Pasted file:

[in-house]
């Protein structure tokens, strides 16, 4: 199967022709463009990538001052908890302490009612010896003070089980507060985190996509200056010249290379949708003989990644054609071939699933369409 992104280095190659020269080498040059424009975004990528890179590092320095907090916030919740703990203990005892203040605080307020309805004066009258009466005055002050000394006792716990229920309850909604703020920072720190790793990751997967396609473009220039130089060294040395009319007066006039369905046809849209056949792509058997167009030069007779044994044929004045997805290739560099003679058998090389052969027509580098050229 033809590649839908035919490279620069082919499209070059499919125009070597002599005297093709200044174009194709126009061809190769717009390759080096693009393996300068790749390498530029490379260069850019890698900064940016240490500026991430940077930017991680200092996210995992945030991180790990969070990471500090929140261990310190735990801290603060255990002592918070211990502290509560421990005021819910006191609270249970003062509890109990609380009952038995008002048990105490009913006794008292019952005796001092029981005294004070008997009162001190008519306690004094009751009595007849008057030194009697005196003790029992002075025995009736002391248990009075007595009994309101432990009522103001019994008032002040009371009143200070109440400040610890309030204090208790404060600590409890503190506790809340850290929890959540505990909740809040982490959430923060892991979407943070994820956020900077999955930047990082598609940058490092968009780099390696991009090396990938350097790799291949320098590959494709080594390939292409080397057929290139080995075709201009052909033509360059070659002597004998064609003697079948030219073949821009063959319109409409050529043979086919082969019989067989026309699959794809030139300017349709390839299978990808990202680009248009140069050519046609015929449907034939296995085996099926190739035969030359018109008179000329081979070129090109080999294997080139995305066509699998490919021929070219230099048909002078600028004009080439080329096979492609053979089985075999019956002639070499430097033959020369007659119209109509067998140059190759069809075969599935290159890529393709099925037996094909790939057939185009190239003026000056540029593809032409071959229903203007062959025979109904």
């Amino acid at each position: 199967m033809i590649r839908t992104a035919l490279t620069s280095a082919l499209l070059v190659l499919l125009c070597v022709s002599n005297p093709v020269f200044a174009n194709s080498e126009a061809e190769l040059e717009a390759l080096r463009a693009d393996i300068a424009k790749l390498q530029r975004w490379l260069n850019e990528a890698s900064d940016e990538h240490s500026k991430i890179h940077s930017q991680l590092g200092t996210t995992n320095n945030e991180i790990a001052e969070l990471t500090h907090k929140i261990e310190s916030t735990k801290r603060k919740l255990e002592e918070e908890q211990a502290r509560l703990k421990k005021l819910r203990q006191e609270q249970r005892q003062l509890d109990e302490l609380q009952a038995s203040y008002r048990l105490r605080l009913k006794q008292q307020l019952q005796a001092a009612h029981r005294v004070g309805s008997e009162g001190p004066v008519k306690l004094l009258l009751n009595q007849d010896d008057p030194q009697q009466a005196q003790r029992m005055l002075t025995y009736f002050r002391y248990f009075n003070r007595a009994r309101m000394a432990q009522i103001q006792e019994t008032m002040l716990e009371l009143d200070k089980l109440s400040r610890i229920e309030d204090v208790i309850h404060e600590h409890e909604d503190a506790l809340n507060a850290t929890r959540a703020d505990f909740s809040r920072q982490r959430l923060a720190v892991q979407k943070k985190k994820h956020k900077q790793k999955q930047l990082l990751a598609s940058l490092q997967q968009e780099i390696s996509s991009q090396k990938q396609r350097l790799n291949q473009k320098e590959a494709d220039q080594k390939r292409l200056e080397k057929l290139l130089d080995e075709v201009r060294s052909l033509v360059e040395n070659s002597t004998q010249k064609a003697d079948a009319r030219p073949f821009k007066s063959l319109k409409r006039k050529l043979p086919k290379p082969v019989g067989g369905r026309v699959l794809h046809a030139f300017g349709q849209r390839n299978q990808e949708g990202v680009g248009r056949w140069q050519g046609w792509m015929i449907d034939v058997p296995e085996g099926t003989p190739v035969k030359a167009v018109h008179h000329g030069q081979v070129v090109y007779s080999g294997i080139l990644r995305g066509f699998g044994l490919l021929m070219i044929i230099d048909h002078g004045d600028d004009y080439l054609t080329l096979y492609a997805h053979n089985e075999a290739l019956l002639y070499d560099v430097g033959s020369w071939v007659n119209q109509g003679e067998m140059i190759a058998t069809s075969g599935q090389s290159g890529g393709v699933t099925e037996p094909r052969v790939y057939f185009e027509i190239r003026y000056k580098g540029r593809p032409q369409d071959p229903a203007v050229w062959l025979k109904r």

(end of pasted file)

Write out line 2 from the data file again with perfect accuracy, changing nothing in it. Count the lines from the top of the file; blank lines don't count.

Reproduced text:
């Protein structure tokens, strides 16, 4: 199967022709463009990538001052908890302490009612010896003070089980507060985190996509200056010249290379949708003989990644054609071939699933369409 992104280095190659020269080498040059424009975004990528890179590092320095907090916030919740703990203990005892203040605080307020309805004066009258009466005055002050000394006792716990229920309850909604703020920072720190790793990751997967396609473009220039130089060294040395009319007066006039369905046809849209056949792509058997167009030069007779044994044929004045997805290739560099003679058998090389052969027509580098050229 033809590649839908035919490279620069082919499209070059499919125009070597002599005297093709200044174009194709126009061809190769717009390759080096693009393996300068790749390498530029490379260069850019890698900064940016240490500026991430940077930017991680200092996210995992945030991180790990969070990471500090929140261990310190735990801290603060255990002592918070211990502290509560421990005021819910006191609270249970003062509890109990609380009952038995008002048990105490009913006794008292019952005796001092029981005294004070008997009162001190008519306690004094009751009595007849008057030194009697005196003790029992002075025995009736002391248990009075007595009994309101432990009522103001019994008032002040009371009143200070109440400040610890309030204090208790404060600590409890503190506790809340850290929890959540505990909740809040982490959430923060892991979407943070994820956020900077999955930047990082598609940058490092968009780099390696991009090396990938350097790799291949320098590959494709080594390939292409080397057929290139080995075709201009052909033509360059070659002597004998064609003697079948030219073949821009063959319109409409050529043979086919082969019989067989026309699959794809030139300017349709390839299978990808990202680009248009140069050519046609015929449907034939296995085996099926190739035969030359018109008179000329081979070129090109080999294997080139995305066509699998490919021929070219230099048909002078600028004009080439080329096979492609053979089985075999019956002639070499430097033959020369007659119209109509067998140059190759069809075969599935290159890529393709099925037996094909790939057939185009190239003026000056540029593809032409071959229903203007062959025979109904």